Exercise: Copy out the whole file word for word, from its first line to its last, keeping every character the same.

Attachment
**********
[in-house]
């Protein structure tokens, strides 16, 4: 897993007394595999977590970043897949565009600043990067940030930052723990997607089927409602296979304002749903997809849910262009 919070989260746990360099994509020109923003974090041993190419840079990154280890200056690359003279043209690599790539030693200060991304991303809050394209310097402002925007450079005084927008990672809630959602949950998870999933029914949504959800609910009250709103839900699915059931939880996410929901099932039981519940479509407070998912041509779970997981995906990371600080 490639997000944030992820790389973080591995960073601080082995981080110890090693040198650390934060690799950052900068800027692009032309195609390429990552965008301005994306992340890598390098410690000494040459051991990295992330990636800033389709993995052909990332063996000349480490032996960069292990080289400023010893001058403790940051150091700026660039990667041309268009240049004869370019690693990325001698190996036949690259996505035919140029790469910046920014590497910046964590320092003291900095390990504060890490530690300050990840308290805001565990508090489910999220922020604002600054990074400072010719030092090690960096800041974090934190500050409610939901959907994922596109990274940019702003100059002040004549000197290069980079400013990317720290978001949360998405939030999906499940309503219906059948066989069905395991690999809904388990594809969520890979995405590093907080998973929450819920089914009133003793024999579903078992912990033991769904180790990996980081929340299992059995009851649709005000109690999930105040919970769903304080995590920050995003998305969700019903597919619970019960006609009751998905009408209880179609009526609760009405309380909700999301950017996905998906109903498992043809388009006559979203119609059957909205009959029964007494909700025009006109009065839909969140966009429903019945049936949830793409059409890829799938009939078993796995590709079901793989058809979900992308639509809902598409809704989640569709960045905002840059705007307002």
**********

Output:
[in-house]
């Protein structure tokens, strides 16, 4: 897993007394595999977590970043897949565009600043990067940030930052723990997607089927409602296979304002749903997809849910262009 919070989260746990360099994509020109923003974090041993190419840079990154280890200056690359003279043209690599790539030693200060991304991303809050394209310097402002925007450079005084927008990672809630959602949950998870999933029914949504959800609910009250709103839900699915059931939880996410929901099932039981519940479509407070998912041509779970997981995906990371600080 490639997000944030992820790389973080591995960073601080082995981080110890090693040198650390934060690799950052900068800027692009032309195609390429990552965008301005994306992340890598390098410690000494040459051991990295992330990636800033389709993995052909990332063996000349480490032996960069292990080289400023010893001058403790940051150091700026660039990667041309268009240049004869370019690693990325001698190996036949690259996505035919140029790469910046920014590497910046964590320092003291900095390990504060890490530690300050990840308290805001565990508090489910999220922020604002600054990074400072010719030092090690960096800041974090934190500050409610939901959907994922596109990274940019702003100059002040004549000197290069980079400013990317720290978001949360998405939030999906499940309503219906059948066989069905395991690999809904388990594809969520890979995405590093907080998973929450819920089914009133003793024999579903078992912990033991769904180790990996980081929340299992059995009851649709005000109690999930105040919970769903304080995590920050995003998305969700019903597919619970019960006609009751998905009408209880179609009526609760009405309380909700999301950017996905998906109903498992043809388009006559979203119609059957909205009959029964007494909700025009006109009065839909969140966009429903019945049936949830793409059409890829799938009939078993796995590709079901793989058809979900992308639509809902598409809704989640569709960045905002840059705007307002």